Agriculture

COVID-19 restrictions: No cheer for Odisha’s maize farmers despite bumper harvest

Restrictions on inter-state transport compelled farmers to sell produce at throwaway prices to local traders  

 
By Hrusikesh Mohanty
Published: Wednesday 07 July 2021
Maize growers of Nabarangpur and Nuapada are forced to sell below the minimum support price. Photo: By special arrangement

Bumper yields have failed to bring cheer to maize growers in Nabarangpur and Nuapada districts — the major maize-growing districts — due to restrictions induced by the novel coronavirus disease (COVID-19) on the inter-state transportation and lack of proper marketing.

Traders from neighbouring states such as Chhattisgarh, Andhra Pradesh, Telangana, West Bengal and Jharkhand procure maize from Odisha every year to cater to the needs of the poultry industries and cattle feeds. They also need it to make other nutritious food products through the local middlemen.

Imposition of restrictions on inter-state transportation, however, dashed the growers’ hopes of getting a good return on their investment. The Odisha government had sealed the borders from April 14, 2021.

Farmers in these districts had to sell their produce at throwaway price to local traders in May and April, as the outside traders failed to procure it from there, said Swapan Kumar Dey, a maize grower in Nabarangpur district’s Raigarh.

“We had to sell the produce at Rs 800-1,200 per quintal, much lower than its minimum support price of Rs 1,850 per quintal for the Kharif marketing season. The Union government has increased the price of maize in 2021-22 to Rs 1,870 per quintal,” he said.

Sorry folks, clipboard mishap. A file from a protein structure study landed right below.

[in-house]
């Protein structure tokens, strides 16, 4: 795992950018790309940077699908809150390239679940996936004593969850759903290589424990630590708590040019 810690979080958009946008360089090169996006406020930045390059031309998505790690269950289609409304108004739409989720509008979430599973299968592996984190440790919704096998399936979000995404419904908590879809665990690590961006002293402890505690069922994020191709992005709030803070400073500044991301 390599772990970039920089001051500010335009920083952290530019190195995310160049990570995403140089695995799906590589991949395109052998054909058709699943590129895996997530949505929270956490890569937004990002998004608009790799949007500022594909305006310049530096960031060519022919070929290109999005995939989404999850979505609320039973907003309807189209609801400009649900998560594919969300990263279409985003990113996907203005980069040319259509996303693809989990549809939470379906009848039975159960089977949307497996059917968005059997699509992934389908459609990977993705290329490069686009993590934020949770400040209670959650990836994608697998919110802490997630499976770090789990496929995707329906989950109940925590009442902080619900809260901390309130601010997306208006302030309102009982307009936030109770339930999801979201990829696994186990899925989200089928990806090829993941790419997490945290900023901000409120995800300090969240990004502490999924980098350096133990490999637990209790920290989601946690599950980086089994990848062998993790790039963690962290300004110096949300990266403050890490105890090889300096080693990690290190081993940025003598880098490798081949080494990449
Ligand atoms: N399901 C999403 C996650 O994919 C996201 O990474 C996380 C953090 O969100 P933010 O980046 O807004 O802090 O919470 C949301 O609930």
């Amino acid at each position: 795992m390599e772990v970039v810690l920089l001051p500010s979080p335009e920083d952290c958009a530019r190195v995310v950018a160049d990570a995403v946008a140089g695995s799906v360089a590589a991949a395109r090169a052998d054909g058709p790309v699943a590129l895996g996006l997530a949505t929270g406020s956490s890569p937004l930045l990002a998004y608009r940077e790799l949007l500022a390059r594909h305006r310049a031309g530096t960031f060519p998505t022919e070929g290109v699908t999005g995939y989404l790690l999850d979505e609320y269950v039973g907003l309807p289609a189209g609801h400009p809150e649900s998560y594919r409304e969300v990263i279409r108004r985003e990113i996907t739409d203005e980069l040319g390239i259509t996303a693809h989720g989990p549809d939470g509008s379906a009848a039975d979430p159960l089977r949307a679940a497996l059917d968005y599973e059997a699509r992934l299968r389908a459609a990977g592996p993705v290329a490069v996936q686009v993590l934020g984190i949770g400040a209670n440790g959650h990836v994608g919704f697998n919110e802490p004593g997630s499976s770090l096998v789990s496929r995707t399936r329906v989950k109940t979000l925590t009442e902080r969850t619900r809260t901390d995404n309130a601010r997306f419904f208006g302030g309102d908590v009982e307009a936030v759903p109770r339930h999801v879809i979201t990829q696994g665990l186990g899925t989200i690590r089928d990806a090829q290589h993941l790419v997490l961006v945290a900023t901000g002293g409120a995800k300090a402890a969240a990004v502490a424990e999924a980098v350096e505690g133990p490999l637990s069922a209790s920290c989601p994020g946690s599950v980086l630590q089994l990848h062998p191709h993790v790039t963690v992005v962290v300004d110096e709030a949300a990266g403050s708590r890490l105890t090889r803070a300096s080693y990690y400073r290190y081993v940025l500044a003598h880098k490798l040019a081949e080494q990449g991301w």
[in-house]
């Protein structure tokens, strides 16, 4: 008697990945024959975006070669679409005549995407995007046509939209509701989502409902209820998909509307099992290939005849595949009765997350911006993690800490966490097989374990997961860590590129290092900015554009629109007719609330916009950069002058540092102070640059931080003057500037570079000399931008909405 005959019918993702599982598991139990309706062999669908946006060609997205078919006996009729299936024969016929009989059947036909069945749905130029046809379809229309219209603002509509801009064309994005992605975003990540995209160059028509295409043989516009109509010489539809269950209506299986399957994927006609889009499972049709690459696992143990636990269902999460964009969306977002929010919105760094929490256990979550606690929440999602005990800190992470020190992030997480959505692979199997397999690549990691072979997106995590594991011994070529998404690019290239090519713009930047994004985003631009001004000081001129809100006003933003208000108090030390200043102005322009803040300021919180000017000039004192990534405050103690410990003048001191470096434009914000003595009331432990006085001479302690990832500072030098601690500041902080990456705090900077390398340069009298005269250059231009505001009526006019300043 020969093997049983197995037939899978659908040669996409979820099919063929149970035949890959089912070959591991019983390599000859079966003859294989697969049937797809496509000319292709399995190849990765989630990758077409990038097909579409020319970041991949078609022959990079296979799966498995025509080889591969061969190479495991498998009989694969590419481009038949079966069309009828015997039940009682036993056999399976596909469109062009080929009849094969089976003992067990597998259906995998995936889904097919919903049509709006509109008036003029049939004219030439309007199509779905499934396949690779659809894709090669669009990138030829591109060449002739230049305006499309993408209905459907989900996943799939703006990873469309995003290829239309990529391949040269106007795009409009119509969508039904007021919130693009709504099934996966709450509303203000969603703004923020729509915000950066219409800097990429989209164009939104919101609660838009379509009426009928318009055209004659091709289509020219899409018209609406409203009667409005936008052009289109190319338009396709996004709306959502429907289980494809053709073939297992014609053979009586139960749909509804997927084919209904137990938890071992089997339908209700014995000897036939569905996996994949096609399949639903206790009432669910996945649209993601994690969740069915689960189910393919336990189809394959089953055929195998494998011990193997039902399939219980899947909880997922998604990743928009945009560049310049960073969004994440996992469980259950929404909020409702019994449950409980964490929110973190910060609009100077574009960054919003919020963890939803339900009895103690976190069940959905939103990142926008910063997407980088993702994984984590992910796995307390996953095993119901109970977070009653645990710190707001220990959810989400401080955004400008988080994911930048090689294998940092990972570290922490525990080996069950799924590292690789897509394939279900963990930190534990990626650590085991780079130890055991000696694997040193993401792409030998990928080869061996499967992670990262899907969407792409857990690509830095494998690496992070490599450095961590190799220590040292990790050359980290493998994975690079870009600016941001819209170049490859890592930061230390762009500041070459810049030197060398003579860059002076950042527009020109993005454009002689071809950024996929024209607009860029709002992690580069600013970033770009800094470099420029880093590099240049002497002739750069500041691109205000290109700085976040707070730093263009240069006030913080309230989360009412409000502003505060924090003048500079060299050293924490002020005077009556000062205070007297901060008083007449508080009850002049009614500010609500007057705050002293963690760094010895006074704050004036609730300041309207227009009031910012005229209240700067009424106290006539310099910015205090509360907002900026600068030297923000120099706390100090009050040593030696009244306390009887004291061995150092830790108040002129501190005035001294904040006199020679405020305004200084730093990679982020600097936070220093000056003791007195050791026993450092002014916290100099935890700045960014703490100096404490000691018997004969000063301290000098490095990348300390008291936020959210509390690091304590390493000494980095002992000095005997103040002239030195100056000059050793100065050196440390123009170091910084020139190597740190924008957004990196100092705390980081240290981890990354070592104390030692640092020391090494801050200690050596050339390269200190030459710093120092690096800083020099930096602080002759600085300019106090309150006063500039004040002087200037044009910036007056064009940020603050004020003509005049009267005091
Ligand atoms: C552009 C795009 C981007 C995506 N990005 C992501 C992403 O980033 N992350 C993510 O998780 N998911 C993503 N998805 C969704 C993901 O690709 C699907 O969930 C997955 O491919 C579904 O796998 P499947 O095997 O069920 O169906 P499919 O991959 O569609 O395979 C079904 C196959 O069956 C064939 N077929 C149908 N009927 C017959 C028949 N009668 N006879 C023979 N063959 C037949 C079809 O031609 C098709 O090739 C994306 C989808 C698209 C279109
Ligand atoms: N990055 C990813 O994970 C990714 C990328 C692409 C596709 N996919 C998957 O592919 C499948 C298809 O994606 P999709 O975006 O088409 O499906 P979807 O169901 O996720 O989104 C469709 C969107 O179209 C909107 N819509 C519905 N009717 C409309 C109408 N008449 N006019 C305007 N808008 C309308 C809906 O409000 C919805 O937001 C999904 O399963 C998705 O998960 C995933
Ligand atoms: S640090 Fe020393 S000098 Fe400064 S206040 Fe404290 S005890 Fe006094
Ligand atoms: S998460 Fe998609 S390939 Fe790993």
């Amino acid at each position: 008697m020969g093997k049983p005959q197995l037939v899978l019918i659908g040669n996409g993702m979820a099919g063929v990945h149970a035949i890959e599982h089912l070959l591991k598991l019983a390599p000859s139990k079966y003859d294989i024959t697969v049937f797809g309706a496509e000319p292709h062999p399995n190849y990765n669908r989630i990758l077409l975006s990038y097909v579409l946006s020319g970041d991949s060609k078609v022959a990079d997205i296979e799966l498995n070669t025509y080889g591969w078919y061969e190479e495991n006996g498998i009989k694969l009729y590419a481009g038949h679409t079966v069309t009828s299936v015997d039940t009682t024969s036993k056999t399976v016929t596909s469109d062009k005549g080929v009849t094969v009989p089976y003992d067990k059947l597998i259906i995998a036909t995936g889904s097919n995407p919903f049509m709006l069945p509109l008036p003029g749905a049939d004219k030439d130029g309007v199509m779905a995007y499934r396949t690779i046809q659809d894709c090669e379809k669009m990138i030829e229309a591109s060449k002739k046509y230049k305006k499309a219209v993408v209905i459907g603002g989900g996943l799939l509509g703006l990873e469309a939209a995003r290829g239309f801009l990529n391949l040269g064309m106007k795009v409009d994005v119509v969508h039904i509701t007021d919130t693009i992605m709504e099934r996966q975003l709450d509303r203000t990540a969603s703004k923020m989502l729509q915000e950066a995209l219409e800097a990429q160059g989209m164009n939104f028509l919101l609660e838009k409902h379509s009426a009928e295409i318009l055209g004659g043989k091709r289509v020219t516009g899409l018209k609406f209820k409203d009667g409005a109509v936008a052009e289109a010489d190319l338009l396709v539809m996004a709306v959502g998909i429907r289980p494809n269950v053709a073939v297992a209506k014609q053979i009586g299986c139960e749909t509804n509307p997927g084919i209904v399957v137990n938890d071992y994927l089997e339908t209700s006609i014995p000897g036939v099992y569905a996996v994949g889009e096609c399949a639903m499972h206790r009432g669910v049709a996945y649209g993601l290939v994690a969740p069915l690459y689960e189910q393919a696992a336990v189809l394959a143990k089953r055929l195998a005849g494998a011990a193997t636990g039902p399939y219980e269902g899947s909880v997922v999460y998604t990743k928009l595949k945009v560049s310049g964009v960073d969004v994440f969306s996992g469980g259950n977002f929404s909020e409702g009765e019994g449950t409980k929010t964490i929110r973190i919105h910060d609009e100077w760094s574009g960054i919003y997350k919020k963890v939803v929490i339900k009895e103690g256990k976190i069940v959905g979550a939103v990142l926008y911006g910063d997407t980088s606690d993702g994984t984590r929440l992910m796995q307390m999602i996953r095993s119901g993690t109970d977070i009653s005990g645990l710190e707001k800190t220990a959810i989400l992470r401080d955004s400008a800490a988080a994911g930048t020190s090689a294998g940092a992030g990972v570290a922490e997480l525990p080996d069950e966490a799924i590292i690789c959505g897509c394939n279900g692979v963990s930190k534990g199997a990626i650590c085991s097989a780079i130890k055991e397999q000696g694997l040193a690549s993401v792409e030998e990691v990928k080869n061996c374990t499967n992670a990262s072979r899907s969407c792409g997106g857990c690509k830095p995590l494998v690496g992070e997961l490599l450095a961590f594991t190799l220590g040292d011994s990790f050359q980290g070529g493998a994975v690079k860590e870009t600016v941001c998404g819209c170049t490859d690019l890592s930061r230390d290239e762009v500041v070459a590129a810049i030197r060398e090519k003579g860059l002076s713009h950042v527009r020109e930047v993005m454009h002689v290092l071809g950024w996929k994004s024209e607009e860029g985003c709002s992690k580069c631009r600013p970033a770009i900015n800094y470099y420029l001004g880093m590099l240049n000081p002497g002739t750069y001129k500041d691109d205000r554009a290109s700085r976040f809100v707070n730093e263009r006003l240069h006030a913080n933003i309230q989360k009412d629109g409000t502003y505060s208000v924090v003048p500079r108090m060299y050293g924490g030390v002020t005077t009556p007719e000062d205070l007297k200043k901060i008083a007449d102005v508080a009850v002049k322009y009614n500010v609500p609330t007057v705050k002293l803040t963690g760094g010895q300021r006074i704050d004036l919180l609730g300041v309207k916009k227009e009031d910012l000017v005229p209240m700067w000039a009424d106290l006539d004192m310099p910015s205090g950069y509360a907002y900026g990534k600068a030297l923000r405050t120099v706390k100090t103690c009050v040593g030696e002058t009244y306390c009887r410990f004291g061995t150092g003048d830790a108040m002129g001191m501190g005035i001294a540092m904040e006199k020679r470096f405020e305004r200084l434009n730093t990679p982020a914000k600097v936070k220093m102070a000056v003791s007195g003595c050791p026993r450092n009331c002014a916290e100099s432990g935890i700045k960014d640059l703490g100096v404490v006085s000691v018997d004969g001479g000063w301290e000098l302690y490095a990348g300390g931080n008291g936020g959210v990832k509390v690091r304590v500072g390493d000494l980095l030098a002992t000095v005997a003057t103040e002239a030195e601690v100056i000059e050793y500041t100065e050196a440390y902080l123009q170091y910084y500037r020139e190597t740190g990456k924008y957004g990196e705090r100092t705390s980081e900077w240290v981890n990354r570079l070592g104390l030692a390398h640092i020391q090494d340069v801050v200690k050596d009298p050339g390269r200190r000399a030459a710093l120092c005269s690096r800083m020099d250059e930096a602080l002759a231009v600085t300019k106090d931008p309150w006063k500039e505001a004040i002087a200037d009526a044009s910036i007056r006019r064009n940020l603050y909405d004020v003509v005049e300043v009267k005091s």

As the demand for the crop plummeted, farmers resorted to distress sale, said Nabi Santa, another maize grower in Raigarh. The demand for the crop also fell as most poultry industries and cattle feed processing units within and outside the state shut due to lockdown-induced restrictions.

By the time the demand increased after partial relaxation of the lockdown, the farmers had no stock to sell, he added. 

The farmers would earn a good profit from the produce before the pandemic: They sold it at Rs 1,500-Rs 2,000 per quintal, said Dey.

Maize is cultivated in Odisha in around 2.52 lakh hectares of land; in Nabarangpur district, around 61,000 hectares of land involving around 0.15 million farmers, said chief district agriculture officer (in-charge), Nabarangapur, A Mishra.

Maize was grown in around 8,000 hectares of land in Nuapada. Production of maize in Nabarangpur in 2020-21 was around 142,546 tonnes, he said.

“We have demanded for a maize processing unit to be set up at Nabarangapur to arrest the distress sale of maize,” said Dey.

Ajit Kumar Mishra, collector, Nabarangapur, said a private company from Andhra Pradesh had shown interest to set up a processing unit in Koshaguda block. The project, however, was held up due to the dispute over the land where it wanted to set up the unit.

Maize is also grown in Kalahandi, Boudh, Ganjam, Gajapati, Koraput, Boudh Malkangiri and Rayagada districts of the state.

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